• Acupuncture: Common side effects of acupuncture are typically mild and include bruising, bleeding, and temporary soreness at the insertion site. As with dry needling, there is also a danger from poorly sterilized needles. In rare cases, an acupuncture needle may break and damage an internal organ. 

However, the above risks are significantly decreased when acupuncture is performed correctly by a trained professional. 

Who Does Acupuncture? 

The National Certification Commission licenses acupuncturists in the U.S. in Acupuncture and Oriental Medicine. Most states recognize this board, and practitioners licensed by this board must prove their skills via extensive training and practice. 

Who Does Dry Needling? 

While there is not much regulation on who can and who cannot do dry needling, it is recommended that the procedure be performed by a trained and licensed professional. While the risks of dry needling are low, they increase significantly if the person performing the procedure is not properly trained. 

In some cases, certain places like USA Sports Therapy will offer both acupuncture and dry needling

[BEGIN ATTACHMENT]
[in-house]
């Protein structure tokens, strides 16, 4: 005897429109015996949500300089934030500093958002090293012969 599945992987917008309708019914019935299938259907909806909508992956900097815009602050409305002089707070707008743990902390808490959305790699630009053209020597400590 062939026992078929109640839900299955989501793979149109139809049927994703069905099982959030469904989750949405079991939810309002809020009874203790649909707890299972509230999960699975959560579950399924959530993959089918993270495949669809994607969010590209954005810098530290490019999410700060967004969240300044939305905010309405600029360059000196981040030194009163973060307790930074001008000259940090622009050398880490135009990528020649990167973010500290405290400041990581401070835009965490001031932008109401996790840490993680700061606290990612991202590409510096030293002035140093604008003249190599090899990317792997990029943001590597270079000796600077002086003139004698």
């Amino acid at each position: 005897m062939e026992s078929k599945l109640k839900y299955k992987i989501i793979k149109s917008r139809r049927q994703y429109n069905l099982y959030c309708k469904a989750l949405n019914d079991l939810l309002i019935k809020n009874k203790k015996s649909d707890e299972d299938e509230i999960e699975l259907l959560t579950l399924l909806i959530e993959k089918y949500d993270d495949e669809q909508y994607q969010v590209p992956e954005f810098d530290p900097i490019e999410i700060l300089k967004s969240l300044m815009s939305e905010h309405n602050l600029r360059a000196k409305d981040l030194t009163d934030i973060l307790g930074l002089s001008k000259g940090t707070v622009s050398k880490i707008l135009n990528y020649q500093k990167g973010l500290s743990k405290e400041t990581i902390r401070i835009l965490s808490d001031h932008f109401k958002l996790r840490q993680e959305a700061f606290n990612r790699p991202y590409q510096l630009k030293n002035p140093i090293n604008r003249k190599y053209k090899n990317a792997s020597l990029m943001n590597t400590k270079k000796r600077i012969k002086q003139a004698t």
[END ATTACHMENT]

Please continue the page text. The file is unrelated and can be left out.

Cost Comparison: 

Cost can be a significant factor when debating between two different ways to get care. Here are the breakdowns: 

Acupuncture Cost

A typical acupuncture consultation will cost up to $95. In some cases, insurance may cover the cost. However, we recommend checking with your individual insurance plan about coverage. 

Dry Needling Cost

Dry needling sessions run around $40 per session in addition to the cost of the appointment, which depends on where you are getting the procedure. For instance, if you are doing dry needling as a part of physical therapy, there may be other associated therapies and costs.  

Takeaways

  • While dry needling and acupuncture seem similar, they are, in fact, very different.
  • Acupuncture has been shown to treat a variety of chronic pain conditions, whereas dry needling is more focused on muscle and ligament pain.
  • Whichever procedure you choose, make sure that you are being treated by a licensed professional.

Dr. Kevin Mills

Dr. Kevin Mills is a board-certified orthopedic physical therapist (OCS). He holds a Doctor of Physical Therapy Degree from the University of Miami, where he graduated with honors in 2009. Dr. Mills is specialized in advanced physical therapy and manual therapy techniques, as well as the treatment of chronic pain.